In theological circles, discussions about God’s grace often identify two categories: “special” grace and “common” grace. These are separate, but linked. Special grace is often spoken of that application of God’s grace that results in acceptance of the Gospel and eternal salvation. This is a work of the Spirit that tends to follow the overt proclamation of Christ and an orthodox sharing of the Gospel. It is a very particular work of the Spirit to regenerate the person. This “special” grace is necessary for someone to be illuminated to the beauty of the Savior, such that they would respond to his offer of dying in their place. Though the Church of Jesus Christ has manifold duties, this is its chief purpose. When Christ commands the first apostles to “Go and make disciples of all nations,” this “special” grace is in view, making the spread of this special grace the primary purpose of the Church.
However, theologians also find biblical support for another type of application for God’s grace altogether. This grace is applied very broadly to humanity and the world in such a way that it does not necessarily result in salvation. The question “Why do bad things happen to good people?” has been a quandary for many. On the other hand, the question “Why do good things happen among fallen people?” can be much more troubling. The believer might expect trouble or persecution from a fallen world, but what about when their atheist neighbor treats them better than people do at church? It can be reliably suggested that God is to be thanked for all goodness (wherever it is found). What this means is that God’s grace was at work in a way that did not result in the neighbors salvation, though it moved them to neighborliness.
This latter view is often called “common” grace. It’s a much more subtle symptom of Christ’s reign in the kingdom of God. It spreads well outside the community of faith. It’s a very broad work of the Spirit (rather than his particular work on the newly-regenerated) that suppresses human depravity, social and natural chaos. For the human race, this results in both individual and communal adherence to natural law, moral order and “common sense.”
For his part, God is complete control of how, and of “type” of grace he extends toward people. Nevertheless, though he is always the ultimate source of grace, he has historically used “mediators” to participate in the work of the One Mediator between God and man - the man Christ Jesus. These little “mediators” have taken the form of prophets and priests in the Old Testament, later chiefly expressed in the person of Jesus Christ, but also played out in the apostles of the New Testament. These “little mediators” are not the source of God’s grace, but for reasons which seem good to him, God has chosen to extend his grace to people through contact with these “little m’s.” God saves, but he indeed uses preachers and evangelists to deliver the Gospel that the newly saved person responded to.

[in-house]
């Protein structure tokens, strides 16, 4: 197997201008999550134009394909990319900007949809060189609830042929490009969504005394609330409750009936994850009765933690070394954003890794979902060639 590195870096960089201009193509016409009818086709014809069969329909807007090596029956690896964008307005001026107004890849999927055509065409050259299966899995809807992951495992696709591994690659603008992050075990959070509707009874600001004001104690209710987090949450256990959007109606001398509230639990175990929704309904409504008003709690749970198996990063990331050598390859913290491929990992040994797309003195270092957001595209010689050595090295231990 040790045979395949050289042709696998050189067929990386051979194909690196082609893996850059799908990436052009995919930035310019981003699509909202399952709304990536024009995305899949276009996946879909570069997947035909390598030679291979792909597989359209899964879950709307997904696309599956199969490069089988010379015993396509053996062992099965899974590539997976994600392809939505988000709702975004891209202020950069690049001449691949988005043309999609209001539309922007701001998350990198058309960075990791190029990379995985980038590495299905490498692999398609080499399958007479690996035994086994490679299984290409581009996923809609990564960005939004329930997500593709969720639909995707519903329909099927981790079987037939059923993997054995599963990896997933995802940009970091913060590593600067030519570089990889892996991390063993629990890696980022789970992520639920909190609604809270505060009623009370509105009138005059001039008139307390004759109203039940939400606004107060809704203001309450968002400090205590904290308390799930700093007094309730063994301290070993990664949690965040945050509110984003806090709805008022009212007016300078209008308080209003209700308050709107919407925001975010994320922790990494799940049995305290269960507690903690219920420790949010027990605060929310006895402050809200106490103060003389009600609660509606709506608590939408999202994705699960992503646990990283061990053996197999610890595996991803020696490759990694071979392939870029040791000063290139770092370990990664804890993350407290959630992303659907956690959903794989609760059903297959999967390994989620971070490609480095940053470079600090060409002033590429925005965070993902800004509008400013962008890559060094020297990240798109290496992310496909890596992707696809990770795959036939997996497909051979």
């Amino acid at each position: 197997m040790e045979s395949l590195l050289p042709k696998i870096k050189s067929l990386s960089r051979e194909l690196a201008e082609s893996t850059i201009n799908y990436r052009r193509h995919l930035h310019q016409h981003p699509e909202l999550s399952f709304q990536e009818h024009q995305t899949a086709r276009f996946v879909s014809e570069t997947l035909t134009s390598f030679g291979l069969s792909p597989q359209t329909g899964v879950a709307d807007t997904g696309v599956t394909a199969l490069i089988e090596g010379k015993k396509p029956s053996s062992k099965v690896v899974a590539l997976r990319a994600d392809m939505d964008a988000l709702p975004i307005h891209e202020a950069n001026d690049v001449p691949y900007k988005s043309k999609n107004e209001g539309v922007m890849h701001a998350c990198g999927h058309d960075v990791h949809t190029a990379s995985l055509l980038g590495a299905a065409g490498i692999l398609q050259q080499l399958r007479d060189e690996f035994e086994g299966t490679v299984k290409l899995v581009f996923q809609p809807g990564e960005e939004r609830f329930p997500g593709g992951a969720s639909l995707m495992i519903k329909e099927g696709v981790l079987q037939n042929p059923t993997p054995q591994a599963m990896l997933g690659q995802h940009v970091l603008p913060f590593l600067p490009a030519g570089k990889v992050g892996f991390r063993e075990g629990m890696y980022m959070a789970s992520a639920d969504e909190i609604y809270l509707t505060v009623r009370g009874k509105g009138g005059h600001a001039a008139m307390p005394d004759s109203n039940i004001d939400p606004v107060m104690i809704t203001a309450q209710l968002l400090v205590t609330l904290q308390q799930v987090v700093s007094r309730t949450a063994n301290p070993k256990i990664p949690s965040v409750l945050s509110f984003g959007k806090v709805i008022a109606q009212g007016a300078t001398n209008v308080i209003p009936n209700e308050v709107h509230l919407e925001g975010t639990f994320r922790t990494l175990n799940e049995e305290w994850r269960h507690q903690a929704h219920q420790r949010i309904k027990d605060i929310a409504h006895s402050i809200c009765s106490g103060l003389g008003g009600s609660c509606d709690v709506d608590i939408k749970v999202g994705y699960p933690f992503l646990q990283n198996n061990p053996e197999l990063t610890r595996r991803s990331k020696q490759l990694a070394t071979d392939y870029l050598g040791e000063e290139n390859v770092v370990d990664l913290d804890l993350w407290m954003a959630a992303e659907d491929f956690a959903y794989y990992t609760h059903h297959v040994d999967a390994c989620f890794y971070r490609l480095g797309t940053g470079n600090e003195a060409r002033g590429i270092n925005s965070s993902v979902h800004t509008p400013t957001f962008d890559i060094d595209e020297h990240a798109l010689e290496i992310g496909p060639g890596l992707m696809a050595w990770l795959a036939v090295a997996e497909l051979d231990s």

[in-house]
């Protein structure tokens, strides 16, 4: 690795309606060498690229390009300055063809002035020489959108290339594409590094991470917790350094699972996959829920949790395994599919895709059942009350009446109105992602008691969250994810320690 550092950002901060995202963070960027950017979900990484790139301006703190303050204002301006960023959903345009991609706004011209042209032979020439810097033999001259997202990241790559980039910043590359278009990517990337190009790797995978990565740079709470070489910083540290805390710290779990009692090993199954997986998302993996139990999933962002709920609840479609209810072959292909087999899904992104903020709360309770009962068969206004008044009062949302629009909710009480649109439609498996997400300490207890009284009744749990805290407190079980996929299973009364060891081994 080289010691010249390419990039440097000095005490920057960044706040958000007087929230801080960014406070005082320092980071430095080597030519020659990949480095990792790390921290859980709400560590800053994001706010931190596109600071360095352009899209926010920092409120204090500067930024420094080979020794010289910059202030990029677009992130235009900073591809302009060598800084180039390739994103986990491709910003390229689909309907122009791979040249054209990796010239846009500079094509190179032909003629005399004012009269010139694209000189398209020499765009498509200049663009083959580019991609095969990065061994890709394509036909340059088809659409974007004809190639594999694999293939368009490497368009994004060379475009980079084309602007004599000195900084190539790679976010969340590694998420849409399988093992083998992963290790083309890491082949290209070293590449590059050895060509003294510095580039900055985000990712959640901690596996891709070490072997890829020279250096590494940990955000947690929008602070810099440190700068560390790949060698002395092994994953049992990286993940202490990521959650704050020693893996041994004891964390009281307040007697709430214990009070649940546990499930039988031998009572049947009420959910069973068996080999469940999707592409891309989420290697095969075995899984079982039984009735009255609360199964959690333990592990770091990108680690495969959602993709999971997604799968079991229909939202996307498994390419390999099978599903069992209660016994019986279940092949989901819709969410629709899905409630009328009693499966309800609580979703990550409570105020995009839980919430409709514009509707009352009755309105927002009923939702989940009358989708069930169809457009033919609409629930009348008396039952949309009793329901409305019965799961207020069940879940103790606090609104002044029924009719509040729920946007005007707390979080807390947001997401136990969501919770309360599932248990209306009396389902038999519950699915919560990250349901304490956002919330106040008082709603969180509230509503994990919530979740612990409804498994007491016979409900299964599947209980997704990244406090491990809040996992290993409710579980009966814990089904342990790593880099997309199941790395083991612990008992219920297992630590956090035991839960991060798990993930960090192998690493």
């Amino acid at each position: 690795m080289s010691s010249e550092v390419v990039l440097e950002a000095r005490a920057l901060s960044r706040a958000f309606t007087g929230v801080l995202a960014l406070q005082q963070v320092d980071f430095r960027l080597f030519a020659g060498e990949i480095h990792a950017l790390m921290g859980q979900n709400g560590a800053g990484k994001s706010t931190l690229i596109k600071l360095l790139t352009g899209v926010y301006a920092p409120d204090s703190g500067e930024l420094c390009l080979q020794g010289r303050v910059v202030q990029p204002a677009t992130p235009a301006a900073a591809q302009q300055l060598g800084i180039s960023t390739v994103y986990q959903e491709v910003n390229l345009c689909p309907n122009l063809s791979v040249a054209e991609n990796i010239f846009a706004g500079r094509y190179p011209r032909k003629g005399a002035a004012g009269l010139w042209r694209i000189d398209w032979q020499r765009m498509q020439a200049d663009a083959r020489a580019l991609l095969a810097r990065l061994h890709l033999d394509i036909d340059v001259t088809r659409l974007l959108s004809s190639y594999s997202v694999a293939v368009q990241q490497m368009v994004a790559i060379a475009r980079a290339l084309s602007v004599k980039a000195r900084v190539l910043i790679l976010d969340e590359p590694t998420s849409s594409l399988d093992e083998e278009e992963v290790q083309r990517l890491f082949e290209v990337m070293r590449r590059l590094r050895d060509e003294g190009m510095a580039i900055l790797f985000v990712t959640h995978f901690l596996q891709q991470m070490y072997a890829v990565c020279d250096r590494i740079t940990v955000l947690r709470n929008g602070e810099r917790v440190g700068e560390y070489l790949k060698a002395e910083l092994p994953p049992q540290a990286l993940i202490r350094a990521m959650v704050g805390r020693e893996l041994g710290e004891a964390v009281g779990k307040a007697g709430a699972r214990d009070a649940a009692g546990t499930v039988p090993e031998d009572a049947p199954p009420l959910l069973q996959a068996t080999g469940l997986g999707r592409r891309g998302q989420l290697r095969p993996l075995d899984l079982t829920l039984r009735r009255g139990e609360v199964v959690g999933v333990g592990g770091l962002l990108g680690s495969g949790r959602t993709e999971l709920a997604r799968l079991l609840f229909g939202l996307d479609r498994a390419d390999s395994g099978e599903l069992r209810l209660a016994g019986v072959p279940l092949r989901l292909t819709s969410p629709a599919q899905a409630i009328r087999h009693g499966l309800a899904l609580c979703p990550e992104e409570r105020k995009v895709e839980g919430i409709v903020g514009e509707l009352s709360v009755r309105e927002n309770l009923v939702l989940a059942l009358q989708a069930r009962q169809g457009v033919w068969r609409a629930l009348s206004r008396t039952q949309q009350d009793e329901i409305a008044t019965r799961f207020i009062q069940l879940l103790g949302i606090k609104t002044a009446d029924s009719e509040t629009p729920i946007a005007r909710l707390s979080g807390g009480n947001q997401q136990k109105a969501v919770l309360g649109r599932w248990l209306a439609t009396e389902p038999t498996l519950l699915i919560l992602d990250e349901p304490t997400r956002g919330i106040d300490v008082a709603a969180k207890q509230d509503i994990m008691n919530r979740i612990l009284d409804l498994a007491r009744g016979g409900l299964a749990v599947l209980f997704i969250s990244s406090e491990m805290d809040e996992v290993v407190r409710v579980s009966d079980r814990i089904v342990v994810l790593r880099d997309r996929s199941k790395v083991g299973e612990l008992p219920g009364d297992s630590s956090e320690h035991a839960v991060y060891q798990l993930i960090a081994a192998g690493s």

Many may be uncomfortable with the use of this "mediatorial" language, fearing that it appears to place into human hands what is the sole prerogative of Christ. Far from being feared, this understanding should be embraced with the "little m" knowing that they are being the "hands and feet" of Christ in how they bring grace to others. For this reason, believers must consciously own their priestly responsibility to mediate grace to people, whatever type of grace God may will. At times, it has been my pleasure and privilege to "mediate" special grace by proclaiming the Gospel of Jesus Christ. Romans 10:14-17 tells me that I have a role in the mediating process Christ employs. In addition though, I must also fully accept my responsibility in how Christ mediates common grace as well.
It is this role in mediating common grace where chaplaincy truly is best understood. Here at the annual conference for the Federation of Fire Chaplains, I'm receiving training on how to better "mediate" that common grace in crisis and traumatic situations for victims, and especially to maintain a "mediatorial" presence among the firefighters the rest of the time. Actually, my primary role is to minister to the firefighters in this manner, reminding them by my presence and practices that God is with them in all their functions. This is "mediating" common grace, and all Christians should feel a responsibility to step in and take such a mantle. However, the role of a fire chaplain is a role set apart and distinct to perform this service to those who serve others. It's a heavy duty, as being an extension of how the Church mediates grace outward to the community, but I love it.